“The only thing beneficial is that we got a good understanding about how the government is performing but then is not that we went and we said we want ‘this’ and the government said ‘yes’ we are going to give you this,” FITUG General Secretary, Kenneth Joseph told Demerara Waves Online News on Saturday.
When FITUG representatives met with Finance Minister, Dr. Ashni Singh and his delegation on Thursday, they asked for 10 to 15 percent wage and salary hike for 2014. “We figure that the workers of this country need that as a start… That is the base for an increase for workers,” he said.
FITUG also wants a reduction in the 16 percent Value Added Tax on mainly local construction materials and an increase in the Income Tax threshold from GUY$50,000 to GUY$100,000.
Although FITUG was wary of usurping the right of individual unions to negotiate wage increases for all workers, Joseph said FITUG wants its demand to be used as a base from which its member-unions could hold talks with individual employers. The umbrella union body hoped that the wage increase suggested to the Finance Minister would benefit workers in the agriculture, the Georgetown municipality, fisheries, rice, and bauxite industry.
FITUG also wants the Tax Act to be amended for workers to once again claim allowances for dependents.
Joseph, however, said the Finance Minister did not give any assurance that their request for a wage hike would be favourably considered. ““Minister did not say yes that he agrees but what he did say is that it is something that the Finance Ministry is still looking at,” said Joseph.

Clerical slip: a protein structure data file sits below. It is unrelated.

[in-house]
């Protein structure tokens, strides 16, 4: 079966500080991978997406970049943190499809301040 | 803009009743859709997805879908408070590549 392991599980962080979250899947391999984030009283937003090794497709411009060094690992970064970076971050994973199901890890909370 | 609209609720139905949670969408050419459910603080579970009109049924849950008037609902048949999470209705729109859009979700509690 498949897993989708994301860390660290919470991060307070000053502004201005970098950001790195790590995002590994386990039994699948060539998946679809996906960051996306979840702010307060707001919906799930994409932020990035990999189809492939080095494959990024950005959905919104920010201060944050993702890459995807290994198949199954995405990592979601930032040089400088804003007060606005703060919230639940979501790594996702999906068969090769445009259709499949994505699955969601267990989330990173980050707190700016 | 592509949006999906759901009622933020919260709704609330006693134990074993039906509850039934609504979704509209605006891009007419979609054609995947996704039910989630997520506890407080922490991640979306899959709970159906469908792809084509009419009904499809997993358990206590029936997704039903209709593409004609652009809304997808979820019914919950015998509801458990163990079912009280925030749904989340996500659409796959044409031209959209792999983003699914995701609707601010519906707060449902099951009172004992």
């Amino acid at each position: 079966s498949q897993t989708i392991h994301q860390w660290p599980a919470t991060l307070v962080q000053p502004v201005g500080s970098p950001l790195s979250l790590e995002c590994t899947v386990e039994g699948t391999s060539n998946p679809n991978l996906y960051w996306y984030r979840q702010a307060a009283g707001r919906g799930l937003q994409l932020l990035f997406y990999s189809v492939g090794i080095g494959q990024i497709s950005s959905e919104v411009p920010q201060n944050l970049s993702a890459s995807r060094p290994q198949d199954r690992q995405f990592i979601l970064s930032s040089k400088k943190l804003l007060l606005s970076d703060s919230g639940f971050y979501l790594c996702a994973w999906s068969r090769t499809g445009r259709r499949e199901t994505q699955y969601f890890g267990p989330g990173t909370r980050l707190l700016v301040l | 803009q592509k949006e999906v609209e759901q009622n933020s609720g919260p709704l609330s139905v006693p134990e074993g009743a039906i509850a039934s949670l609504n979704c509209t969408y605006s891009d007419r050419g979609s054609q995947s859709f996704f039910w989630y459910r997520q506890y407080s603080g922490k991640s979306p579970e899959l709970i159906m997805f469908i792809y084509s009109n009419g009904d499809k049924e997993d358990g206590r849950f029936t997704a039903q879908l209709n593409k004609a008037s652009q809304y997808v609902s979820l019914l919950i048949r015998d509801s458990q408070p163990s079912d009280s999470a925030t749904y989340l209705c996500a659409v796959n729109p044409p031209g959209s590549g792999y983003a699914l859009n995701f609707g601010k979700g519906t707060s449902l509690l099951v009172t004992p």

Singh told the FITUG officials that he would investigate why VAT was still being charged on local building materials because they should have been zero-rated. The union also wants government to probe why some businesses were offering VAT-free prices taxable products.
FITUG also appeared to have left those talks without a firm commitment by government that the taxable income would be increased to any amount more than GUY$100,000.”He didn’t (give any commitment) but I don’t get the impression that would be done based on our discussions.
FITUG, with a collective membership of 35,000 workers, is made up of unions whose leaders are widely regarded as largely sympathetic to the government and the ruling Peoples Progressive Party Civic (PPPC). They are the Guyana Agricultural and General Workers Union (GAWU), Guyana Labour Union (GLU), National Association of Agricultural Commercial and Industrial Employees (NAACIE) and the Clerical and Commercial and Industrial Employees (CCWU).